Cash out refinance has not been an option for us because we've already refinanced to a very low rate, but we're very happy with the HELOC.

We had a great experience with Peapack-Gladstone Bank. We had not-so-great experiences with PNC and Valley, both due to appraisal issues. Our area is so nuanced, if someone doesn't use a local person it can be really off.

Good luck!!


istudymemory said:

Just worked with Columbia Bank for a line of credit and had a great experience. They do it all in house.  PM if you want more info. I also spoke with  PNC and  Valley.

I used Columbia as well and found them very easy to work with and their rates were much better than the big banks (Bank of America was a joke).


Please be careful with how much you finance.  House prices are high right now, and they can go down as well as up.  Many people ended up under water with second mortgages back in '08/09, and almost nothing has been done in regulatory terms that would prevent it happening again when (not if) house prices drop.


you can get a fixed rate heloc.  will be a higher rate of course.


We used Peapack Gladstone for our HELOC. Their rates were better than most banks. Very easy to work with and they have a branch in Summit.


max_weisenfeld said:

Please be careful with how much you finance.  House prices are high right now, and they can go down as well as up.  Many people ended up under water with second mortgages back in '08/09, and almost nothing has been done in regulatory terms that would prevent it happening again when (not if) house prices drop.

This is a really important factor.  It would be great if there was a way to get even a ballpark figure of the expected high and low values of a house for, say, the past 5-7 years so people could make an informed decision about how much equity to take out of their house.  It's hard to guess when you would ever be in a position to need to sell your house but if that day comes you don't want to be impeded by trying to do a short sale.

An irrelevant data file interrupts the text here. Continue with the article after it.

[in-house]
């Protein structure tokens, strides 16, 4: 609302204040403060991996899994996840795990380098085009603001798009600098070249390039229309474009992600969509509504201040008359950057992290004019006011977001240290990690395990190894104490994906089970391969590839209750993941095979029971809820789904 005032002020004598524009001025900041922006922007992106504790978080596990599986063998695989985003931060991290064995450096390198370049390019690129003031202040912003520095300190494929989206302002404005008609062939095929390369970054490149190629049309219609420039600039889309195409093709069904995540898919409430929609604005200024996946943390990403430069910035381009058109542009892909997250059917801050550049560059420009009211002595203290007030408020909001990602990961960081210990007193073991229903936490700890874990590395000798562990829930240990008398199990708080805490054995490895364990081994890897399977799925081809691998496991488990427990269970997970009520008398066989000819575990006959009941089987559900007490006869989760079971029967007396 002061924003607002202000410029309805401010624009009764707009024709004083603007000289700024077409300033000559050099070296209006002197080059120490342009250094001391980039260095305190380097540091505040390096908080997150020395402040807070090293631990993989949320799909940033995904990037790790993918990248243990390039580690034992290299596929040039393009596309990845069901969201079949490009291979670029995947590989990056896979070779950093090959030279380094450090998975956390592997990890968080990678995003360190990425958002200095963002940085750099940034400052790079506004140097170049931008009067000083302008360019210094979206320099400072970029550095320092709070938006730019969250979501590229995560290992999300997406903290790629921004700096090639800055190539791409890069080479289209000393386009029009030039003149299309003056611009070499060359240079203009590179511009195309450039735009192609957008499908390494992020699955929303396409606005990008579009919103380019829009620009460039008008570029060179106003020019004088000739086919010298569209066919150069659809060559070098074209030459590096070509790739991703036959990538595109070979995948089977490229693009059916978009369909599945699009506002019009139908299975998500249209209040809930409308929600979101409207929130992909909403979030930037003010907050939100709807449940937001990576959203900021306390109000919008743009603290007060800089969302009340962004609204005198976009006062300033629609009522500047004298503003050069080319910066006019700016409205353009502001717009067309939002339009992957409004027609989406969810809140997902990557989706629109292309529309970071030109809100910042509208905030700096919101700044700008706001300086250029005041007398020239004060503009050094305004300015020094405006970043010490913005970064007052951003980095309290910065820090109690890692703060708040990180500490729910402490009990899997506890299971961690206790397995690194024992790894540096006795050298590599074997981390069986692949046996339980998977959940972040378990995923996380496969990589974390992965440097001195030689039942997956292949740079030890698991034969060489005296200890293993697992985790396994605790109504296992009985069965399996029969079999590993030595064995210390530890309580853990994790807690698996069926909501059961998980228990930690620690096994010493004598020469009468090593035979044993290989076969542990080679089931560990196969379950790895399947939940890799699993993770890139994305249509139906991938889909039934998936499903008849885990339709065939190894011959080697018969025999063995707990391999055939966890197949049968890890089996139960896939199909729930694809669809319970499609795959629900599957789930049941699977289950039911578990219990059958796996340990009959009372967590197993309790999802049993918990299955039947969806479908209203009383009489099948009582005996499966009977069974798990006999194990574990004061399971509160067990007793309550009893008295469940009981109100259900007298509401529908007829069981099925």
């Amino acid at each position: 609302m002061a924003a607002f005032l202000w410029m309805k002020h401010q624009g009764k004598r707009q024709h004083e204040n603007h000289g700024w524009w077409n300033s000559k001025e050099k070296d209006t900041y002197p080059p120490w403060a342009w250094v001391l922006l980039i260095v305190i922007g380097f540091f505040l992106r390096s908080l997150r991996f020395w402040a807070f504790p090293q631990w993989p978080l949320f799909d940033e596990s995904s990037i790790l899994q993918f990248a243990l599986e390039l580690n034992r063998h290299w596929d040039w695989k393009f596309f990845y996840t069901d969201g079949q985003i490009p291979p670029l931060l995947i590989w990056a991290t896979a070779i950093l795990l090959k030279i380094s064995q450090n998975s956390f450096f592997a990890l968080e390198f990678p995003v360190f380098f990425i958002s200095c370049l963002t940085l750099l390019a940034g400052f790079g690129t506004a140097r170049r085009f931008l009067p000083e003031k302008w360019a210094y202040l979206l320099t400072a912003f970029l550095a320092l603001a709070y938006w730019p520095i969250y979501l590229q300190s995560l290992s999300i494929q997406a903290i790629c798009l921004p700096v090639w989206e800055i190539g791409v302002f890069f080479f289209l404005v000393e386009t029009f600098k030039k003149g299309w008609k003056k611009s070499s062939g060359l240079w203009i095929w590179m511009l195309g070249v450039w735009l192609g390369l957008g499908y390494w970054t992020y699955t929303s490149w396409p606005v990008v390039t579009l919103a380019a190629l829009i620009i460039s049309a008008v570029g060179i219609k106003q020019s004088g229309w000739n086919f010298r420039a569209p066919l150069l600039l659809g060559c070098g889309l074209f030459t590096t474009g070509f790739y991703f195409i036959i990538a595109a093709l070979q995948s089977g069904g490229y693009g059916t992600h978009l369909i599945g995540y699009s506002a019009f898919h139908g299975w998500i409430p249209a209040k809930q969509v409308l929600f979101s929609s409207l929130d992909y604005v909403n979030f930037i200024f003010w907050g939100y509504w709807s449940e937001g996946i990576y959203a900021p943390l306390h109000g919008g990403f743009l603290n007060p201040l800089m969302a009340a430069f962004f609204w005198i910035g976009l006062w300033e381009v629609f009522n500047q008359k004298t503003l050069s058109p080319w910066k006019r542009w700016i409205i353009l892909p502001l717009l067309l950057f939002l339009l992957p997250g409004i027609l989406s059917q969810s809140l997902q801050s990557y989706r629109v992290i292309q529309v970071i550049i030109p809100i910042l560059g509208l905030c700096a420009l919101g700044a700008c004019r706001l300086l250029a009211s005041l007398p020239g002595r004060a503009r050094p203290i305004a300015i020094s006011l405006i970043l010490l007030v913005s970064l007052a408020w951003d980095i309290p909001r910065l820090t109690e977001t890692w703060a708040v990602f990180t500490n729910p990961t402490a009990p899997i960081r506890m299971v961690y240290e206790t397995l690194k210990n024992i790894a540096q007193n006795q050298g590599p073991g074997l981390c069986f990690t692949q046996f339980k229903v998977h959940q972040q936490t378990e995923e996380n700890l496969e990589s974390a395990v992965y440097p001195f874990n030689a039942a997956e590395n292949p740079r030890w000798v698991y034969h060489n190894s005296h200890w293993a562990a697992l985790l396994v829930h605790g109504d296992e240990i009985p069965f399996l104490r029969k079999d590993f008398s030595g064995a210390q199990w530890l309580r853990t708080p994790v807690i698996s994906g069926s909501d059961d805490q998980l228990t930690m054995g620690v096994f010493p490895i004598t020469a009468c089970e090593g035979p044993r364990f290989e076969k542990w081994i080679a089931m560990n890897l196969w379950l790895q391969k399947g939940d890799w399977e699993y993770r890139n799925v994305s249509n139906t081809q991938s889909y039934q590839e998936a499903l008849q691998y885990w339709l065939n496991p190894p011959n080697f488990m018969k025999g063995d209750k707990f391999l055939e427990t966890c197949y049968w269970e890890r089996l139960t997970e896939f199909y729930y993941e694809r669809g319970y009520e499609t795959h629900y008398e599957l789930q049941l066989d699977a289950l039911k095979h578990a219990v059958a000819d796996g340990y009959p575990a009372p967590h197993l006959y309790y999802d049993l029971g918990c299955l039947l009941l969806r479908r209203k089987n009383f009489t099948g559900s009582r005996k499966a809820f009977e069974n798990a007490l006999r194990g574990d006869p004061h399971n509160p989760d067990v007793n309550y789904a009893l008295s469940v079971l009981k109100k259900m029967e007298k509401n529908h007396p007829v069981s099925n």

If the economy craters again, banks might shut off access to HELOCs and you might not be able to get your hands on the money when you need it. This happened to a lot of people last time.


mrincredible said:
max_weisenfeld said:

Please be careful with how much you finance.  House prices are high right now, and they can go down as well as up.  Many people ended up under water with second mortgages back in '08/09, and almost nothing has been done in regulatory terms that would prevent it happening again when (not if) house prices drop.

This is a really important factor.  It would be great if there was a way to get even a ballpark figure of the expected high and low values of a house for, say, the past 5-7 years so people could make an informed decision about how much equity to take out of their house.  It's hard to guess when you would ever be in a position to need to sell your house but if that day comes you don't want to be impeded by trying to do a short sale.

That's why I think now is a good time to apply for a HELOC, but not  plan on spending it all. You can probably get a much higher credit limit than you think, but you don't have to actually borrow it all now (or maybe ever!). 

We gave some thought to "refinancing" our HELOC recently for exactly that reason, so we'd have the maximim amount possibly available if we ever needed it. It's just hard to know if it's worth the effort.